Lily Gladstone won Best Actress at the Golden Globes last night, becoming the first Indigenous person in history to receive the award. She began her acceptance remarks by speaking in the Blackfeet language.
“Hello, all my relations,” said Gladstone, according to a translation that Karla Bird, a tribal outreach specialist at the University of Montana, provided to Today’s Anna Kaplan. “My name is Eagle Woman. I am Blackfeet. I love you.”
She gave the remainder of her speech in English. “I’m here with my mom, who, even though she’s not Blackfeet, worked tirelessly to get our language into our classrooms so I had a Blackfeet language teacher growing up,” she said.
Gladstone, who has Blackfeet and Nez Perce heritage, spent her early years on the Blackfeet Reservation in Montana before moving to Seattle. She won her first Golden Globe for her role as Mollie Burkhart in Killers of the Flower Moon. In the film, Mollie is an Osage woman whose family is murdered after oil is discovered on Osage Nation land in Oklahoma in the 1920s.
Gladstone is only the second Indigenous actress in the Globes’ history to receive a nomination. The first, Irene Bedard, was nominated for her role in the TV movie Lakota Woman: Siege at Wounded Knee in 1995.
According to a recent report from the University of Southern California’s Annenberg Inclusion Initiative, which took an inventory of 1,600 top films from the past 16 years, less than a quarter of 1 percent of all speaking characters were Native American—and a quarter of those parts were played by non-Native actors.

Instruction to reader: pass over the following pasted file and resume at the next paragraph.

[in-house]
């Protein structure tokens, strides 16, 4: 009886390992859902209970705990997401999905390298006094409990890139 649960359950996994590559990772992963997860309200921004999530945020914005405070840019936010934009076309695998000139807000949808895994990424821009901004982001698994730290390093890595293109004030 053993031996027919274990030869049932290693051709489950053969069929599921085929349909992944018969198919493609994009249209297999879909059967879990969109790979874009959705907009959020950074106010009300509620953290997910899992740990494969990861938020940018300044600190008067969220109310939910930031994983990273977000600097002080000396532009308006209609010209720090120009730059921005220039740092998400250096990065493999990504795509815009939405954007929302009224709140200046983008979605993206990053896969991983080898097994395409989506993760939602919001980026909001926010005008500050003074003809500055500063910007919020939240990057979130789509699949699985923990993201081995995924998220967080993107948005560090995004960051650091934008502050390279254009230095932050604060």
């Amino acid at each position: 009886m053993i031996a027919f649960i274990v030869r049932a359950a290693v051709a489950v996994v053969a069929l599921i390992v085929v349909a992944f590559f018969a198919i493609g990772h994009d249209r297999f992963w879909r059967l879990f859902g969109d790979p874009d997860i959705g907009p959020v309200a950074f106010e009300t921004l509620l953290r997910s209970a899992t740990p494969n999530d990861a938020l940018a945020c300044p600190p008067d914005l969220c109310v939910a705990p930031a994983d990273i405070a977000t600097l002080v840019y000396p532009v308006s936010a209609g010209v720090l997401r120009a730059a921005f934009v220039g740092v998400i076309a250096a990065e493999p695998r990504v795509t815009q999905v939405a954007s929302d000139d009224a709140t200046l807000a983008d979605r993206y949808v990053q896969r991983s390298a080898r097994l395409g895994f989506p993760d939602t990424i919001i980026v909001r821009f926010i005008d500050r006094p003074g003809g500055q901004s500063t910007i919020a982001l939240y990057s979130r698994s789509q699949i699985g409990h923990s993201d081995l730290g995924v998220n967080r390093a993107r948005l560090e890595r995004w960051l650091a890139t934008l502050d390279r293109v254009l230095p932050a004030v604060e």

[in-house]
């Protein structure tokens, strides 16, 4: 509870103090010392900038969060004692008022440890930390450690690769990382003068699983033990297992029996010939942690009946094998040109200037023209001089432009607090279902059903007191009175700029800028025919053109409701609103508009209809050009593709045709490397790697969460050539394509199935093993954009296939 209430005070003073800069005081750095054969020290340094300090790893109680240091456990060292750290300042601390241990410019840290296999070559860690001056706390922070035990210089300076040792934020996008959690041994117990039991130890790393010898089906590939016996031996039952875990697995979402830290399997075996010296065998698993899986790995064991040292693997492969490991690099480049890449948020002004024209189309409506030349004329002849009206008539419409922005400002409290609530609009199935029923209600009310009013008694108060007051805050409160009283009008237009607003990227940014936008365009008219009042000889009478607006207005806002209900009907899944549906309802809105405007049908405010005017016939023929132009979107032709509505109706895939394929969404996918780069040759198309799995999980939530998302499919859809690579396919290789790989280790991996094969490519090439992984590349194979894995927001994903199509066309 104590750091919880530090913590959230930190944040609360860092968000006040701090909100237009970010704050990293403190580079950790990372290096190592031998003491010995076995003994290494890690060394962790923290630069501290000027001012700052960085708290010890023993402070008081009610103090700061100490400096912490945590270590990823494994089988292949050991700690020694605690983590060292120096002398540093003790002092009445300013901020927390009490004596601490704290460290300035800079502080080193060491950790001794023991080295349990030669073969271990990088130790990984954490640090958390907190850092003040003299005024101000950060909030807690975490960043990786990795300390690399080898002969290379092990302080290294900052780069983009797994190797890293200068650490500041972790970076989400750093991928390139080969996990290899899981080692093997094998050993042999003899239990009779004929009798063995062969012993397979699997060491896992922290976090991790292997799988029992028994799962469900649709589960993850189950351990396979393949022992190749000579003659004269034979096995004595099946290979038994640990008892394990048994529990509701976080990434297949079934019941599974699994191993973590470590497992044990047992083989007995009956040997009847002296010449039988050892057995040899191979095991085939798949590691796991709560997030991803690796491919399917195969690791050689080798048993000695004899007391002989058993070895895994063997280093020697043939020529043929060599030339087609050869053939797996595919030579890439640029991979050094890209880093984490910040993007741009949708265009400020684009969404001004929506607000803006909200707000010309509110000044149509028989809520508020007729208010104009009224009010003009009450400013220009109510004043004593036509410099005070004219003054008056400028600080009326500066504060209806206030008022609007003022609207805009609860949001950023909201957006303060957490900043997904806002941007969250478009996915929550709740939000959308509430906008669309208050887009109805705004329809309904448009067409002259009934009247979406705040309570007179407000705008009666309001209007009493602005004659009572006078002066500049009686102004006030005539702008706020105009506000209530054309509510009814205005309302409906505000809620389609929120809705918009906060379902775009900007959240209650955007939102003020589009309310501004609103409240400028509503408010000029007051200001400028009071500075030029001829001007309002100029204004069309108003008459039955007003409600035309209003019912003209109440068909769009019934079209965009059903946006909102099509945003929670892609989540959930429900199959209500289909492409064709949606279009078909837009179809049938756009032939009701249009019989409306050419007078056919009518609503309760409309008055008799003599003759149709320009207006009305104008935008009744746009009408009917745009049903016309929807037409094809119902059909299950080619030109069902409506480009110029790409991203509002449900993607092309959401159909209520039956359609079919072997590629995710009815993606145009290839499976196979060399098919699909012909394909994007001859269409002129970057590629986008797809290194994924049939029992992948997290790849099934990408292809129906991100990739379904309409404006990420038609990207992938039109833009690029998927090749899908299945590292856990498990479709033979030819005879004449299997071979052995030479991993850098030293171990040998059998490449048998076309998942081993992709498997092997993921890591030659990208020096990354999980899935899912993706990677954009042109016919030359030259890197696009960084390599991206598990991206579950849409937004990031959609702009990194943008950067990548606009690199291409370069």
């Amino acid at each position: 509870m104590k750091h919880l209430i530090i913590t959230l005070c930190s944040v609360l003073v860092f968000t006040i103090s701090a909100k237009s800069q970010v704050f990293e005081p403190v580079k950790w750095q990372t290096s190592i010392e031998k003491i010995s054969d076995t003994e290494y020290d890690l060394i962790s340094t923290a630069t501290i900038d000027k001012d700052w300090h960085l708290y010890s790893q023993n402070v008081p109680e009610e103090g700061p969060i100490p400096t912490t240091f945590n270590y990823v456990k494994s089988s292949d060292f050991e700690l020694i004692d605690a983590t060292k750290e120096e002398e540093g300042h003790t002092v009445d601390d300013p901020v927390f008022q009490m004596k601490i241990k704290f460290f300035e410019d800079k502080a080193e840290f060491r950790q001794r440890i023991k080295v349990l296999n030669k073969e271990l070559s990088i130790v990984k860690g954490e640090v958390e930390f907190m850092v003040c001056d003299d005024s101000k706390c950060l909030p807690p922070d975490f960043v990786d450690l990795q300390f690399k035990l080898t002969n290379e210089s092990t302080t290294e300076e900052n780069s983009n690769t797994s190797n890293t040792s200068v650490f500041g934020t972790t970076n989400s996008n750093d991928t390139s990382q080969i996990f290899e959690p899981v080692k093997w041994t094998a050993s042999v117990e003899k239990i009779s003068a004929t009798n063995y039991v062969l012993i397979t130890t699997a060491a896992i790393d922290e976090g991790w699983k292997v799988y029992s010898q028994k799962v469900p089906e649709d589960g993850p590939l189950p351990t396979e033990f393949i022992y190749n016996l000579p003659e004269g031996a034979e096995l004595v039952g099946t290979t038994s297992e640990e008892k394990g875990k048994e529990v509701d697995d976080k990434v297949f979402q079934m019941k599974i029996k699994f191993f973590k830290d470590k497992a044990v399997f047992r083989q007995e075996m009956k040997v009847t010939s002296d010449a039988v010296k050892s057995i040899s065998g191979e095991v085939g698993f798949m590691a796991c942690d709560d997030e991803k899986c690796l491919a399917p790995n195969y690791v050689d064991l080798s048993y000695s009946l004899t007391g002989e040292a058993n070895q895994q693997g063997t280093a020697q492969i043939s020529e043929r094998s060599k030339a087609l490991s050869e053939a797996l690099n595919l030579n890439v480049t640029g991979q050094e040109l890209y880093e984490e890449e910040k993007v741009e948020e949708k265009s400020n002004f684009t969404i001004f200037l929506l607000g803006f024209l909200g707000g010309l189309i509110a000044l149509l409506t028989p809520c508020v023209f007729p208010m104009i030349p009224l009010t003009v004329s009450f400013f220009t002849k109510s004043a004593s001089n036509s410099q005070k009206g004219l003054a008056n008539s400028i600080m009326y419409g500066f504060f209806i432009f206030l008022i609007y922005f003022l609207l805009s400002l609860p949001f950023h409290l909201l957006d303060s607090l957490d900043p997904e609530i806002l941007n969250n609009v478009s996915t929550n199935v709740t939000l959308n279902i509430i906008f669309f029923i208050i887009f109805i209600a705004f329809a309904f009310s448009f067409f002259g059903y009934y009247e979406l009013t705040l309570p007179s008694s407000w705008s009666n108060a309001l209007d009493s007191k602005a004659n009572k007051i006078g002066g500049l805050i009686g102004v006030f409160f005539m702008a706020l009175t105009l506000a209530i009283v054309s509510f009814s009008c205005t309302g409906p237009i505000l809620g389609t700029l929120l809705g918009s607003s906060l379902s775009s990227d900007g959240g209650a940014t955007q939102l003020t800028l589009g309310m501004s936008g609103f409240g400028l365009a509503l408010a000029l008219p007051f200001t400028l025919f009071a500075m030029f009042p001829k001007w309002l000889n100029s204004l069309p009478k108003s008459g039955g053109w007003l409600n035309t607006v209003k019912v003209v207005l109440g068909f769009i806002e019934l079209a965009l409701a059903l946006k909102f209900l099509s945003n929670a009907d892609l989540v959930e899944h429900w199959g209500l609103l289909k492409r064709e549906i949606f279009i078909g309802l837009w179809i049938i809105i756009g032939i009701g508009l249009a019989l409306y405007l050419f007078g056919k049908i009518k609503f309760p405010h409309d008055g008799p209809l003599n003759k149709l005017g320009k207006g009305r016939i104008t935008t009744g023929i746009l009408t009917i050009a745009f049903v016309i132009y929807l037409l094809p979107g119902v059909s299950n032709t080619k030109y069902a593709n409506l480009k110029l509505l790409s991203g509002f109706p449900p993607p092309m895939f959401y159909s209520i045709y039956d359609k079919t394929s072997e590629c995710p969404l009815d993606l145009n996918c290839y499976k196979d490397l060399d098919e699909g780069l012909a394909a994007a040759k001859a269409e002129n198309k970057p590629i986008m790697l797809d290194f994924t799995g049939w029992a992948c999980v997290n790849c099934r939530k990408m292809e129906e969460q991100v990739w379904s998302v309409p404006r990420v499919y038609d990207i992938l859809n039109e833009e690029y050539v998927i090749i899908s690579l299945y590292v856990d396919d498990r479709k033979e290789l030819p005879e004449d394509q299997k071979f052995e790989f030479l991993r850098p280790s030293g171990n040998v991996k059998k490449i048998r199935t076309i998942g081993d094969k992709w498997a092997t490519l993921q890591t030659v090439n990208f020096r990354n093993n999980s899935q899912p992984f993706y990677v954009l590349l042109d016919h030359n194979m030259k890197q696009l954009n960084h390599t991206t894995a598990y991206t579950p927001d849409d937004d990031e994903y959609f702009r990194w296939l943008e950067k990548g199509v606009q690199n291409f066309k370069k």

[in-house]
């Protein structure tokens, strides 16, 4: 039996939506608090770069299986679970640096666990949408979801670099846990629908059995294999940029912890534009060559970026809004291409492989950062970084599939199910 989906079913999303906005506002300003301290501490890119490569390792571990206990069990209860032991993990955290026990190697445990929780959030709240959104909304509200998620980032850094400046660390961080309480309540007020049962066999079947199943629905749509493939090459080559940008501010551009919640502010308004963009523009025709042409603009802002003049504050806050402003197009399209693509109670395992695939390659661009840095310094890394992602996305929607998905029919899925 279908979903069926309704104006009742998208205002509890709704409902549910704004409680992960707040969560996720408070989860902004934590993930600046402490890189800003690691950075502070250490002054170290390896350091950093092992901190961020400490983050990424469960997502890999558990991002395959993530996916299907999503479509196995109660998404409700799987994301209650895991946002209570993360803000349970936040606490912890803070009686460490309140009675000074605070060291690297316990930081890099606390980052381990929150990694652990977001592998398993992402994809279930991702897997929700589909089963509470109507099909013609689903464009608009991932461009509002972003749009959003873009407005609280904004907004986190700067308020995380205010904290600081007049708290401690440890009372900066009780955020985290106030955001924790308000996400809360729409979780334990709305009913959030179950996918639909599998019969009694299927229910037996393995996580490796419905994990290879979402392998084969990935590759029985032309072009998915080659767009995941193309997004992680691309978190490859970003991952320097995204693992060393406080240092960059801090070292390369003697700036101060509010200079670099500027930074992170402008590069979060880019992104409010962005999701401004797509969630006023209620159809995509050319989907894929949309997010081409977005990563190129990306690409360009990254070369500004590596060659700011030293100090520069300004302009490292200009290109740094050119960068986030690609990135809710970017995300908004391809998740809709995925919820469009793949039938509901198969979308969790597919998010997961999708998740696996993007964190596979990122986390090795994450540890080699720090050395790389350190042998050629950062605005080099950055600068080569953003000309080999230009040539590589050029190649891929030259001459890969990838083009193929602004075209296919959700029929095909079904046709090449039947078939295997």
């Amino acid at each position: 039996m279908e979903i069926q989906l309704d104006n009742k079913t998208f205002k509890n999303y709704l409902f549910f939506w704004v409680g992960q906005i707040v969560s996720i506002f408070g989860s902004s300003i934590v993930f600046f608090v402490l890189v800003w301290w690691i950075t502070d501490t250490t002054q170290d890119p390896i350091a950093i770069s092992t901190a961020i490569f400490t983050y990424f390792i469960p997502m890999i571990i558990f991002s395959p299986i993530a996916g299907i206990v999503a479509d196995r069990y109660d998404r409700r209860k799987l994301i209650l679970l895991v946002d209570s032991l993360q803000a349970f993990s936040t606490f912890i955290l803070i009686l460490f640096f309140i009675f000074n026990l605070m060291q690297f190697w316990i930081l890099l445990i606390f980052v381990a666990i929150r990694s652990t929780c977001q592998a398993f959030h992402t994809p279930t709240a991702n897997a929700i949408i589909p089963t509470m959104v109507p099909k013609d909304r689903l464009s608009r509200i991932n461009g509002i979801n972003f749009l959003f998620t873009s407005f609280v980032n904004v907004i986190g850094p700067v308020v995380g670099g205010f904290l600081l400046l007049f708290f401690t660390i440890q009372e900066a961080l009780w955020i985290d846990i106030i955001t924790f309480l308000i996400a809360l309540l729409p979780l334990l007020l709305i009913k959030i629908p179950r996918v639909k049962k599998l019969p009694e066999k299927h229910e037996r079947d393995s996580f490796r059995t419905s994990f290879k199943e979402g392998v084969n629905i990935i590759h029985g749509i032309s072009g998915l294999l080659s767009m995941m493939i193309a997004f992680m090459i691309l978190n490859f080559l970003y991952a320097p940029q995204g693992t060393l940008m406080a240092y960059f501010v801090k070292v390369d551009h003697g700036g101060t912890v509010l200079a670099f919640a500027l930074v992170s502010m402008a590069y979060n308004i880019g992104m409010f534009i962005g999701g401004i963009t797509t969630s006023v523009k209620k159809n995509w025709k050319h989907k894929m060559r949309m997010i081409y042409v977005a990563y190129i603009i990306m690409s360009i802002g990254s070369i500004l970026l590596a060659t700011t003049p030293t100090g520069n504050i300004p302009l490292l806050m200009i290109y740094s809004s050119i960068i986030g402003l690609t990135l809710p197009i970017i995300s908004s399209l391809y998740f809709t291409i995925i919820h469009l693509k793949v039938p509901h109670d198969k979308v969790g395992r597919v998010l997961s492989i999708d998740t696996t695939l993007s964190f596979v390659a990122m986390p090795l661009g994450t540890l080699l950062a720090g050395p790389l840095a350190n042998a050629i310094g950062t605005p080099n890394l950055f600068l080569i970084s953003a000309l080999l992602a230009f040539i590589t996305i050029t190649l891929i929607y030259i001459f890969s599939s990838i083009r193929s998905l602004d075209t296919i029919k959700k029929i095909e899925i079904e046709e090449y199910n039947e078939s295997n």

Gladstone called out Hollywood’s historical lack of Indigenous representation during her speech.
“I’m so grateful that I can speak even a little bit of my language, which I’m not fluent in, up here, because in this business, Native actors used to speak their lines in English, and then the sound mixers would run them backwards to accomplish Native languages on camera,” she said.
Gladstone’s co-star, Leonardo DiCaprio, attended the Globes and wore a pin with the symbol of the Osage nation. “I have my Osage pin on tonight, because, you know, the Osage nation, we’re standing in unison with them for this movie,” he told Entertainment Tonight’s Rachel Smith before the ceremony.
The award comes on the heels of two Best Actress wins for Gladstone at the National Board of Review and the New York Film Critics Circle. With the Oscars coming up in March, Gladstone’s latest prize continues the award show momentum that she has been generating all season.
“She had a very sharp sense of her own presence before the camera and an extremely unusual trust in simplicity,” Martin Scorsese, the film’s director, told Vulture’s Alison Willmore last month. “That’s a rare thing. You can’t take your eyes off her.”
Gladstone ended her speech by championing the importance of Indigenous representation on the big screen.
“This is for every little rez kid, every little urban kid, every little Native kid out there who has a dream,” she said, “who is seeing themselves represented and our stories told—by ourselves, in our own words—with tremendous allies and tremendous trust from and with each other.”